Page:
Prime Minister Boris Johnson said he won’t fall back on immigration to solve the U.K.’s truck driver shortage, as he presented supply chain troubles that have left supermarket shelves bare and gas stations dry as a “period of adjustment” in the wake of Brexit and the pandemic.
The government has struggled to show it has a grip of the crisis, with images of long queues for petrol threatening to undermine the ruling Conservative Party — which has long campaigned on the promise of economic competence — as it holds its annual conference starting Sunday in Manchester.
But Johnson’s comments on the BBC’s Andrew Marr Show indicate he’s not looking for a quick fix, instead arguing that driver shortages bolster the case for a broader industry overhaul, including better pay and conditions. Brexit offers the chance to move on from a “broken model,” he said.
“The way forward for our country is not to just pull the big lever marked ‘uncontrolled immigration,’” Johnson said, referring to the U.K.’s membership of the European Union.
“When people voted for change in 2016 and when people voted for change again in 2019, they voted for the end of a broken model of the U.K. economy that relied on low wages and low skills and chronic low productivity — and we’re moving away from that,” he said.
In a later clip to broadcasters, the prime minister pushed back on companies’ demand for more foreign workers to be allowed into the U.K. — although he didn’t rule it out.
“Fundamentally it’s up to them to work out the way,” he said. “Those industries are the best solvers of their own supply chains. We will certainly keep all options on the table.”
The government has been stung by criticism that it failed to prepare for supply shortages and disruption, which have been exacerbated by the pandemic but which ministers grudgingly concede is caused in part by the U.K.’s split from its biggest trading partner.
Having led the campaign to leave the bloc, the issue is sensitive for Johnson and during a sometimes testy BBC interview on Sunday, he defended the government’s record. Fuel shortages are “abating,” he said.
He also sought to draw a distinction with his own apparent U-turn on his Brexit promise, to grant temporary visas for 5,000 foreign truckers and 5,500 poultry workers. That measure, he said, was “controlled” immigration.
Johnson also appeared to acknowledge supply chain issues could last for several months and overshadow the holiday season — although he told broadcasters that “this Christmas will be considerably better than last Christmas.”
The U.K.’s festive season was effectively cancelled for many households last year after Johnson imposed last-minute pandemic restrictions.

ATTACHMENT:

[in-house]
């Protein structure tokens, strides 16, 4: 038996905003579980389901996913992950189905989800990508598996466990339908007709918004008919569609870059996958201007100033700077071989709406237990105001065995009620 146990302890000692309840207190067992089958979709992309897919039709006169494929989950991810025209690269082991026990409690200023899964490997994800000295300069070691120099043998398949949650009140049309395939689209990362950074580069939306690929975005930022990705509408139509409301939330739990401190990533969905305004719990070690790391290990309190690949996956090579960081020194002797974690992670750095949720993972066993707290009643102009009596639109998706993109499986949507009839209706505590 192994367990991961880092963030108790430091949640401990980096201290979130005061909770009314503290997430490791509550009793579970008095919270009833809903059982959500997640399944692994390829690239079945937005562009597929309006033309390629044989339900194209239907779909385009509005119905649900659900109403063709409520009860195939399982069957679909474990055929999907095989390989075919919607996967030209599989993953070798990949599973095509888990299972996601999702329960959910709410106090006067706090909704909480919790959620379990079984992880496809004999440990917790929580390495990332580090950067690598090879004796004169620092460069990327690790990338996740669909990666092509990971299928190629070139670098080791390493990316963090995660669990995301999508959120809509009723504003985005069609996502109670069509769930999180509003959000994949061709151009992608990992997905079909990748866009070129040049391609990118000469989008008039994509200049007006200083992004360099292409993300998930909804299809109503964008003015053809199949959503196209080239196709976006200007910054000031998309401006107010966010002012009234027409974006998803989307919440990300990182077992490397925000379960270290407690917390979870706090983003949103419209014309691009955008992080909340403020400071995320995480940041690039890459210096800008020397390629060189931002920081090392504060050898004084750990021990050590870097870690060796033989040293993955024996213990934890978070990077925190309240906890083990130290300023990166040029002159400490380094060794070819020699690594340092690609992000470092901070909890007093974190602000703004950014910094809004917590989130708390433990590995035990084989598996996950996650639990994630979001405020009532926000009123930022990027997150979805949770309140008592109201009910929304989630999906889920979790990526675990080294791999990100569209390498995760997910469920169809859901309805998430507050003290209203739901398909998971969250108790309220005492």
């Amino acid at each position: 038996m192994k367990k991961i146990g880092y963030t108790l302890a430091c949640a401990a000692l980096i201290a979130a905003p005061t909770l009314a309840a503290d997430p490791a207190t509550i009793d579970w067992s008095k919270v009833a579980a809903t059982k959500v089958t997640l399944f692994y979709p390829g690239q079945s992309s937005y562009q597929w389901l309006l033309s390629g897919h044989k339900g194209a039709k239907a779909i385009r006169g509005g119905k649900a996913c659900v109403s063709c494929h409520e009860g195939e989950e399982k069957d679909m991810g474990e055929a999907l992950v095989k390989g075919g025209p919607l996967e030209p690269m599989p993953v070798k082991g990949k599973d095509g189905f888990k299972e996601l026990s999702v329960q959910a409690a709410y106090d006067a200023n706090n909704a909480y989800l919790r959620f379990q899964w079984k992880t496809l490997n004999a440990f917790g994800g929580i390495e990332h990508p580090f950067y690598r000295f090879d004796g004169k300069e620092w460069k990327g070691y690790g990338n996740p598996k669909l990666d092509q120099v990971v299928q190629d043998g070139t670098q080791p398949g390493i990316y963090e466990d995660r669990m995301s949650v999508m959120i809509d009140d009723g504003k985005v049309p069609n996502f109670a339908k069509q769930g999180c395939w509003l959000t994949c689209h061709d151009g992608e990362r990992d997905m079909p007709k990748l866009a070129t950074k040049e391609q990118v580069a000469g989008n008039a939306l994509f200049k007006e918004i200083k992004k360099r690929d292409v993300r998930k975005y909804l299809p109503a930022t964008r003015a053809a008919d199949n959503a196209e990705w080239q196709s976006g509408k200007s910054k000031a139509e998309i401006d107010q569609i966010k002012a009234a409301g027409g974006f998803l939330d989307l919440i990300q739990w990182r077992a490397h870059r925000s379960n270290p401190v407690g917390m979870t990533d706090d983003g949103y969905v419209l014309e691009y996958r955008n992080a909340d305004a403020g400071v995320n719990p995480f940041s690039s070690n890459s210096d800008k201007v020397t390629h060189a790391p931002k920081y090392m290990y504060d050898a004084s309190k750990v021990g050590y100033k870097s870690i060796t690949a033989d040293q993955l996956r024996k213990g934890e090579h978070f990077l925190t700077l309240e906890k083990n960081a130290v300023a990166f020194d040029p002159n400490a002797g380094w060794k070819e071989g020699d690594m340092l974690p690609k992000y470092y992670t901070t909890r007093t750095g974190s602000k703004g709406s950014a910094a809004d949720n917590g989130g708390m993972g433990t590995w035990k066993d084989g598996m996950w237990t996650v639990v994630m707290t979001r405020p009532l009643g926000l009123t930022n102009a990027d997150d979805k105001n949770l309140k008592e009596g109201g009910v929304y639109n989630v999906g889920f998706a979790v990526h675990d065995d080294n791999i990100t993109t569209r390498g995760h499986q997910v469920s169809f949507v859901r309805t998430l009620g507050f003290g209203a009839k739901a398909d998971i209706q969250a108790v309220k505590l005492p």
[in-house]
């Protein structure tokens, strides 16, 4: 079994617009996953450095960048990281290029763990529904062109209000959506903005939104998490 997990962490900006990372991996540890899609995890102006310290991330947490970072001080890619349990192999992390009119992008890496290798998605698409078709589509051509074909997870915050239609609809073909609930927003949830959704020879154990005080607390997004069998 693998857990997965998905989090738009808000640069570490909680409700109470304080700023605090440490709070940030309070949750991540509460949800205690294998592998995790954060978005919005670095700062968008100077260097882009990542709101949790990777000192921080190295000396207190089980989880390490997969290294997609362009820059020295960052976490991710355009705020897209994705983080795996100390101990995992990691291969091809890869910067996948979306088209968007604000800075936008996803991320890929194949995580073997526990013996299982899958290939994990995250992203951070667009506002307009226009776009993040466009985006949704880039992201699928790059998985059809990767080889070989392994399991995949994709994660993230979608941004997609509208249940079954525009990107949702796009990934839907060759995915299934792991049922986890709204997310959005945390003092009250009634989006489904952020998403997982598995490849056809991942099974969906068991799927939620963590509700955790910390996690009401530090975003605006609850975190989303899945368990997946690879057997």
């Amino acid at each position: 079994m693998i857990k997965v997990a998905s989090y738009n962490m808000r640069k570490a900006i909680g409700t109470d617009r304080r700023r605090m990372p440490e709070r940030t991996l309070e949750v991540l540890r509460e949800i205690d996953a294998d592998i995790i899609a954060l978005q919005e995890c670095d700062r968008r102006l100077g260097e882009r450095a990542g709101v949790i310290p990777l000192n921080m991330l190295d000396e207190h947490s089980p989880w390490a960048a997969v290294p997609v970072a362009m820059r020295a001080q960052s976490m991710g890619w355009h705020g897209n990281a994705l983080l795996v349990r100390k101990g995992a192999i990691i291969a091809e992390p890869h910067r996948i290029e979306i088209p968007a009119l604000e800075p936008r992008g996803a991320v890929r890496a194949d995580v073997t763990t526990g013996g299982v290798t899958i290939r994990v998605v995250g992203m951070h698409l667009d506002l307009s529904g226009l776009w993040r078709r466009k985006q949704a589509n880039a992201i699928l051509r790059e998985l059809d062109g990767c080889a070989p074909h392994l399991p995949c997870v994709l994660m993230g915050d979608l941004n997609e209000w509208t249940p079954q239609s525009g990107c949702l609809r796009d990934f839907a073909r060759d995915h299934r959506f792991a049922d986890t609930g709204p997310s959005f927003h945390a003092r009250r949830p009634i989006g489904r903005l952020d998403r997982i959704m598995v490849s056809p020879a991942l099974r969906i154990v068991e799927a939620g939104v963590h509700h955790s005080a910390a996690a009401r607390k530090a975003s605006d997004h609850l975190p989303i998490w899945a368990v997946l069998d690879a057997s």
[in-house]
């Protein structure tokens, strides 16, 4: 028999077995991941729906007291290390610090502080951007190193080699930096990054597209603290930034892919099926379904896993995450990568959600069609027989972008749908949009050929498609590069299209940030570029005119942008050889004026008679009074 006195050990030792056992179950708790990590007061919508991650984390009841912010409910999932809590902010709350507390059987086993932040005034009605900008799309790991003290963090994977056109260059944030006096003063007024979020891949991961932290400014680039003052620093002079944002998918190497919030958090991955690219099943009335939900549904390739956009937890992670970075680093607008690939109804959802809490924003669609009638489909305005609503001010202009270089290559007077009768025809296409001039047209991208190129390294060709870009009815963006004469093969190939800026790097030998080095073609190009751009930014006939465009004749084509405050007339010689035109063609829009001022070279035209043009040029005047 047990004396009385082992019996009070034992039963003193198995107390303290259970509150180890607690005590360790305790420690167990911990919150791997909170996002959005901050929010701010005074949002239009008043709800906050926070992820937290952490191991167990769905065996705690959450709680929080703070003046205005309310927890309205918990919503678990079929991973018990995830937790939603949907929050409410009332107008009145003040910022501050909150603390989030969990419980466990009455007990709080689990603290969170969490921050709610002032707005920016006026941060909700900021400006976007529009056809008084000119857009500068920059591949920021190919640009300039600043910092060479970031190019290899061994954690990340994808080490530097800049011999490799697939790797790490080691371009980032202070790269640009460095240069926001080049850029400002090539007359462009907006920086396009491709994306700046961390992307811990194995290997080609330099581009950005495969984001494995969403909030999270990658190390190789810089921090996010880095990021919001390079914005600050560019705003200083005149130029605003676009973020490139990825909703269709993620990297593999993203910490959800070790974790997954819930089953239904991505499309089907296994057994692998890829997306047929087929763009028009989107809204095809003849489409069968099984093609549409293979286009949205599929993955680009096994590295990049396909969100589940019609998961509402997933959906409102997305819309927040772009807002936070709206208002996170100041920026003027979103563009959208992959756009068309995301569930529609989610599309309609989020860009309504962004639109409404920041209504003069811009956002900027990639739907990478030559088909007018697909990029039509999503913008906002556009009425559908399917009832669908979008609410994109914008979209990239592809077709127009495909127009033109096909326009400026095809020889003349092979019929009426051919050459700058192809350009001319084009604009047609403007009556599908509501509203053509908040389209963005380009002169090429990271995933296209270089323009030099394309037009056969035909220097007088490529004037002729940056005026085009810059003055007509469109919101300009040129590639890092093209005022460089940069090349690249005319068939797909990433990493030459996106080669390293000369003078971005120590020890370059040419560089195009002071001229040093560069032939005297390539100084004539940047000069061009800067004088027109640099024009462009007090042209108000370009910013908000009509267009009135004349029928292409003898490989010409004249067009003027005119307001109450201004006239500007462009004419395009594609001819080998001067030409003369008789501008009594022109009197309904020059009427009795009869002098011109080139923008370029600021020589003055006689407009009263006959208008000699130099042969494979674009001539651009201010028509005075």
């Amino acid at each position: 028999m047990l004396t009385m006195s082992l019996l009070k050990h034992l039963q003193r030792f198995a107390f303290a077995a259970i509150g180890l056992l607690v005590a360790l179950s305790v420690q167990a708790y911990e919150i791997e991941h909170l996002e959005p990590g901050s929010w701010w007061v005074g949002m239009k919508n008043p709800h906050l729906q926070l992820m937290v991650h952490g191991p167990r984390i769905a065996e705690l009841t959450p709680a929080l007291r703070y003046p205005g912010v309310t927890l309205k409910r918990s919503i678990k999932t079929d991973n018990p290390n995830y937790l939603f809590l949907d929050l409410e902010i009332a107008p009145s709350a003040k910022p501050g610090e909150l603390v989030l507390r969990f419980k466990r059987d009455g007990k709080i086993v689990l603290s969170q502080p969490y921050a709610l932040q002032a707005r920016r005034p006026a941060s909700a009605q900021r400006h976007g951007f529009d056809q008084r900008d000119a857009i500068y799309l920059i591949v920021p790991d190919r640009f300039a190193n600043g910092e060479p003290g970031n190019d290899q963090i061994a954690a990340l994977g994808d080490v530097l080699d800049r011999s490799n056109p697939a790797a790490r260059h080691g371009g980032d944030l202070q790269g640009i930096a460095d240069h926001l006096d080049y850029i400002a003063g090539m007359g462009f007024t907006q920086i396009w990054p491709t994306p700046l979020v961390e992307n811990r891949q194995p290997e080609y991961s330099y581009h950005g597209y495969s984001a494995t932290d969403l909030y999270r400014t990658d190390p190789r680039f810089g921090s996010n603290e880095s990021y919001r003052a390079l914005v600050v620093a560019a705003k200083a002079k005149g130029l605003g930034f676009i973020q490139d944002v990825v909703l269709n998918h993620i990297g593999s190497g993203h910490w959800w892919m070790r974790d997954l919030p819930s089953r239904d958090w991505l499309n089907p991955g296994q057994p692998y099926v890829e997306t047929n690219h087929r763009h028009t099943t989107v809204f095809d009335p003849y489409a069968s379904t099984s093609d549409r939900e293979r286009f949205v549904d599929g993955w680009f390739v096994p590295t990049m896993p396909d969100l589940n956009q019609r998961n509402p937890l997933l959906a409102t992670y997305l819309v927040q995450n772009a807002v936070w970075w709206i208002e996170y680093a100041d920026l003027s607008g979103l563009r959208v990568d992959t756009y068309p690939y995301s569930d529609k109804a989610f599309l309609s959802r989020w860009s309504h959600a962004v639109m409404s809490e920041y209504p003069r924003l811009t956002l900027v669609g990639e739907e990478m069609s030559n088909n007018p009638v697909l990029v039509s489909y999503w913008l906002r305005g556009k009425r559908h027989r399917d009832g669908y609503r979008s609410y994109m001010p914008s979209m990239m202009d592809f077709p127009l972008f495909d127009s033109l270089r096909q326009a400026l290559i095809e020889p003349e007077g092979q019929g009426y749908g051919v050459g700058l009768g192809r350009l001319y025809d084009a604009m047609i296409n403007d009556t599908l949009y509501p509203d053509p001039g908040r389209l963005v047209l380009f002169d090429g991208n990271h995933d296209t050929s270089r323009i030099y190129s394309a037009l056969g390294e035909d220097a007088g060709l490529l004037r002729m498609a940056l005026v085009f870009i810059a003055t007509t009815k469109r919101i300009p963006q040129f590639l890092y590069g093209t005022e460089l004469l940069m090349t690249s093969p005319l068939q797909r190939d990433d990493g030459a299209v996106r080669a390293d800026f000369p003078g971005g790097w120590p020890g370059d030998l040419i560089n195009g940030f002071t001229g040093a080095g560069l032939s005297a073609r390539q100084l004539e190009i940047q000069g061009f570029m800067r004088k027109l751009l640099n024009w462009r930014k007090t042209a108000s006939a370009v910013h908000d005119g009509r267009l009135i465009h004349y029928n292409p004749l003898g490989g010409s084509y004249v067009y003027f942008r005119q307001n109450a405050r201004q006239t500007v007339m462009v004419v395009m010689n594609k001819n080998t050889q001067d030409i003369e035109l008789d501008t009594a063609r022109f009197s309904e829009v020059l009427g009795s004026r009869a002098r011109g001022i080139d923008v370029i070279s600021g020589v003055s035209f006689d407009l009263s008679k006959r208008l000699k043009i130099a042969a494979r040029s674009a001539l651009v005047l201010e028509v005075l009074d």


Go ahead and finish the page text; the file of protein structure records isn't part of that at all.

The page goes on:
Retailers have already warned that supplies of meat and toys may be limited, and some industries have called for temporary visas to plug labor shortages beyond those already announced.
Writing in The Sun on Sunday newspaper, Labour leader Keir Starmer blamed Johnson for the “chaos” in the supply chain and the shortage of truck drivers, accusing the premier of ignoring repeated warnings from the industry.
Johnson was also asked if he would do anything to alleviate the pressure on pig farmers, who are at risk of having to slaughter and incinerate 150,000 animals because of a shortage of delivery drivers and butchers.
“The great hecatomb of pigs that you describe has not yet taken place, let’s see what happens,” Johnson said, using a classical term for a large public sacrifice. “Actually, what I think needs to happen is again there is a question about the types of jobs that are being done, the pay that is being offered, the levels of automation, the levels of investment.”
The Tory conference comes as many grassroots members worry about how the fuel shortages are annoying voters, and suspicious of the large debt Johnson’s government has accrued while spending its way through the pandemic.
“Margaret Thatcher would not have borrowed more money now, I’ll tell you that much for free,” Johnson said, referring to the former prime minister and heroine of low-tax Tories.
At the same time, the government has come under pressure, including from Tory members of Parliament, to step in to help households amid a surge in cost of living driven by higher energy prices and as the government withdraws pandemic support measures. Johnson has also raised taxes to help fund health and social care in the wake of the pandemic.
Johnson said he doesn’t want to raise taxes but that Britain had suffered a “fiscal meteorite” caused by Covid. “You will never have a more zealous opponent of tax rises than me,” Johnson said. “If I can possibly avoid it I do not want to raise taxes again.”
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